We cannot turn back time, but sometimes, old school is still cool.

Portrait of Tammy Strobel
We cannot turn back time, but sometimes, old school is still cool. 
My Reading Room

WHEN I was in primary school, my teacher set us a composition topic about the future world, and I wrote about cars that fly and drive independently. 

Today, autonomous cars are already a reality. 

Even in cars that we still drive ourselves, their level of refinement and list of equipment are a far cry from what they were 10 years ago. 

Keyless entry and push-button start/stop are now considered the norm, and we no longer bat an eyelid at technology that used to be considered fancy, such as piloted driving, adaptive cruise control, automated parking and voice command. 

Many of these features make driving easier and enhance safety, but some are gimmicky at best. 

I’ve sat in cars that didn’t have central locking and whose windows had to be manually wound, back when I wasn’t old enough to drive them yet. 

And when I was old enough to drive, my first car had a manual transmission and didn’t have power steering, which I thoroughly enjoyed, even if it did prove rather challenging for a new driver.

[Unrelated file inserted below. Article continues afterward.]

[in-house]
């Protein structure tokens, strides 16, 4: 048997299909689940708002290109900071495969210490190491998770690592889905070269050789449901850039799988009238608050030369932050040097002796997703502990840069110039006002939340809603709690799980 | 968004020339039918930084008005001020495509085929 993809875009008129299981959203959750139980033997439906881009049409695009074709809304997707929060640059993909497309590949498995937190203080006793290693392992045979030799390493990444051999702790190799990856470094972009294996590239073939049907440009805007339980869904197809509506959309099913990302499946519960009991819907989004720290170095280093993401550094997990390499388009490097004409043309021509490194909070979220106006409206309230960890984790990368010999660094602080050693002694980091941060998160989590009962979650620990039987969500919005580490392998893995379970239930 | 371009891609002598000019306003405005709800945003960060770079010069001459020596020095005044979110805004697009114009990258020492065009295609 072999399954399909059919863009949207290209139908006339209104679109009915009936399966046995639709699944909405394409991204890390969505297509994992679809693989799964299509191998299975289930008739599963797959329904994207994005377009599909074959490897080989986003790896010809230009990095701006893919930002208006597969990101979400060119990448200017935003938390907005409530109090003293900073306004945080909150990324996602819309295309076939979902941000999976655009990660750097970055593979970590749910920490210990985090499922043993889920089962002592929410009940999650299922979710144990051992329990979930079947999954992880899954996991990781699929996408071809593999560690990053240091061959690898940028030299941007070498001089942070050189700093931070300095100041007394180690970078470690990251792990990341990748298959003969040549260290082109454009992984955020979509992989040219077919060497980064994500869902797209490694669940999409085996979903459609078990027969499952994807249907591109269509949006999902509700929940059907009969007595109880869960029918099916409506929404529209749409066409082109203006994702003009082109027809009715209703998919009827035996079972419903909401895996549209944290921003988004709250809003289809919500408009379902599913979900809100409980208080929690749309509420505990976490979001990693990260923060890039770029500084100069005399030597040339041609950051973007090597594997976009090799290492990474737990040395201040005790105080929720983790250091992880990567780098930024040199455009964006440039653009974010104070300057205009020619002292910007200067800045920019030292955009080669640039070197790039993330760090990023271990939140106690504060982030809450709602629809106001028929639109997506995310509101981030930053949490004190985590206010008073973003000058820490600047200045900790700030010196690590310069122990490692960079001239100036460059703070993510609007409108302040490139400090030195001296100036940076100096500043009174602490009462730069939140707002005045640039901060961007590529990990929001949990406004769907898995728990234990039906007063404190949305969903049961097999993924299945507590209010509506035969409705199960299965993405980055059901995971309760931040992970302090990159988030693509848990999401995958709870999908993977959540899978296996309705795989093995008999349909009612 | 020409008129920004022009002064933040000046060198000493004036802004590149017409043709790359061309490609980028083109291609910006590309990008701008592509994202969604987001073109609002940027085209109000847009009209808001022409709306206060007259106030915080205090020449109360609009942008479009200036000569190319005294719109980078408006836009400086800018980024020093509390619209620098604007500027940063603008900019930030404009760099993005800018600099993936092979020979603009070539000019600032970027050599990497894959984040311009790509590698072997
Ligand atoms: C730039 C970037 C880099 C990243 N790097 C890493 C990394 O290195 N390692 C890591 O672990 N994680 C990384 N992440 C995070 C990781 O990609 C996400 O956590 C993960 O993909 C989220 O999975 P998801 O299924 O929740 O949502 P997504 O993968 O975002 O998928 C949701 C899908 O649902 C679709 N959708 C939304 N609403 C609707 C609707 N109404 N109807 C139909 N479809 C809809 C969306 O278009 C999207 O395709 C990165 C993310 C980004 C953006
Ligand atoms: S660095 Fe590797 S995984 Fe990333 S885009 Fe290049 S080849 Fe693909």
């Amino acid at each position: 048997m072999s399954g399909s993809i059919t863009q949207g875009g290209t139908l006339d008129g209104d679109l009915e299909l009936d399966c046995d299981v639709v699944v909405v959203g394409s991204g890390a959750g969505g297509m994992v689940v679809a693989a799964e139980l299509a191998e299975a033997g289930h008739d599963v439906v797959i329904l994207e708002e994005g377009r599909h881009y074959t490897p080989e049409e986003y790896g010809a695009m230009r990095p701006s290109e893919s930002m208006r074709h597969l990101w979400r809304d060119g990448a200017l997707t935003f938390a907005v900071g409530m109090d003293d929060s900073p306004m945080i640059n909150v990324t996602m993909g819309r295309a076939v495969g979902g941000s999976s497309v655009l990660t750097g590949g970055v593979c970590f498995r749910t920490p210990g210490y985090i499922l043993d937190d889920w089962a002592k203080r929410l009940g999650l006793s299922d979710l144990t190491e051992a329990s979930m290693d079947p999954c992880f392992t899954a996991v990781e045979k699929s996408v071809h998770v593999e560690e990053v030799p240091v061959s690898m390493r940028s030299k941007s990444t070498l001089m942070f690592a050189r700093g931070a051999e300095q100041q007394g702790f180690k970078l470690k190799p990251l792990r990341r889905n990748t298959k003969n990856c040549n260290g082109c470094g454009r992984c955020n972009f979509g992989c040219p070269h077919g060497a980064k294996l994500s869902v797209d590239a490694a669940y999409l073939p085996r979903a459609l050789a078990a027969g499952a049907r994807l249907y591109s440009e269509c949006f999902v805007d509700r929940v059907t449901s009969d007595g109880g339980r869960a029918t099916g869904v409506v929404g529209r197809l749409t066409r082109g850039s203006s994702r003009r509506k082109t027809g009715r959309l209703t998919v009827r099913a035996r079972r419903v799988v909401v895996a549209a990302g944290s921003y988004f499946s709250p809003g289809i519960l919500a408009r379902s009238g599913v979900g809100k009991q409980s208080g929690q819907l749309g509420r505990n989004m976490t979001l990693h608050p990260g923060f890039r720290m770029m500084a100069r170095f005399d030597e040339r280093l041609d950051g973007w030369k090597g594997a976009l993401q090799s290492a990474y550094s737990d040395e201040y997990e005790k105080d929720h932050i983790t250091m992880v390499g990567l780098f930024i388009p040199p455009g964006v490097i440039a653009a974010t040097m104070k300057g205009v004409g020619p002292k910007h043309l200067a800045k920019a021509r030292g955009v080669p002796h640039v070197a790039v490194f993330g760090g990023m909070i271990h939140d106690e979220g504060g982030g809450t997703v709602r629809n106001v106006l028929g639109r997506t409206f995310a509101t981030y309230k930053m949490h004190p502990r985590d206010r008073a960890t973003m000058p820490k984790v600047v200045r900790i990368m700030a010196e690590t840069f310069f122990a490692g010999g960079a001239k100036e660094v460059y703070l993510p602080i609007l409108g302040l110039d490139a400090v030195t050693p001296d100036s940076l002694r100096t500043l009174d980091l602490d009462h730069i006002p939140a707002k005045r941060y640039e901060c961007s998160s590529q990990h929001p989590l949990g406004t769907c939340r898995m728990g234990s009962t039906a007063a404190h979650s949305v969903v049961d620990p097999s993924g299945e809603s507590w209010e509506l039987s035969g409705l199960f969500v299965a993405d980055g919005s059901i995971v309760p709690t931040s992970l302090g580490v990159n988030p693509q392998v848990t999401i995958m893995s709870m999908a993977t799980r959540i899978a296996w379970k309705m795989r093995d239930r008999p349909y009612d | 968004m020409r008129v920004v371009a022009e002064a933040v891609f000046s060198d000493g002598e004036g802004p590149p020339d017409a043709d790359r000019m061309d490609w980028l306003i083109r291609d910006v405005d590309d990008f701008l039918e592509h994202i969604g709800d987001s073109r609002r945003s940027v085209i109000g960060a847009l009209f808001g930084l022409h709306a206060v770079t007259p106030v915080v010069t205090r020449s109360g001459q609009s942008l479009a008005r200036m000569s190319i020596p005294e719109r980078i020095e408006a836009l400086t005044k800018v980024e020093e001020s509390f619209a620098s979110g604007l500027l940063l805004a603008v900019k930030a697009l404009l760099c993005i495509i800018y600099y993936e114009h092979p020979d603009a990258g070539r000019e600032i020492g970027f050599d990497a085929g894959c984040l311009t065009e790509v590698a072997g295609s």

Besides driving and focusing on the road, I also had to juggle other tasks behind the wheel – the car’s wiper switch was faulty, so I had to flick it on and off  again after every sweep of the windscreen. 

The car’s brakes were also slightly wonky, so I had to step on the brake pedal repeatedly, like I was working a bicycle pump, every time I needed to slow down or stop. But in hindsight, the steep learning curve was a good thing; an initiation of sorts for a young petrolhead. 

I miss some of these old-school things, and not just in cars. 

The simple pleasures of sharpening an old-fashioned Chung Hwa pencil the old- fashioned way by using a penknife, punching alphabets on a Dymo tape, and grinding my spices with a mortar and pestle. 

Maybe it is the comforting nostalgia that they evoke, or maybe it is just me getting old.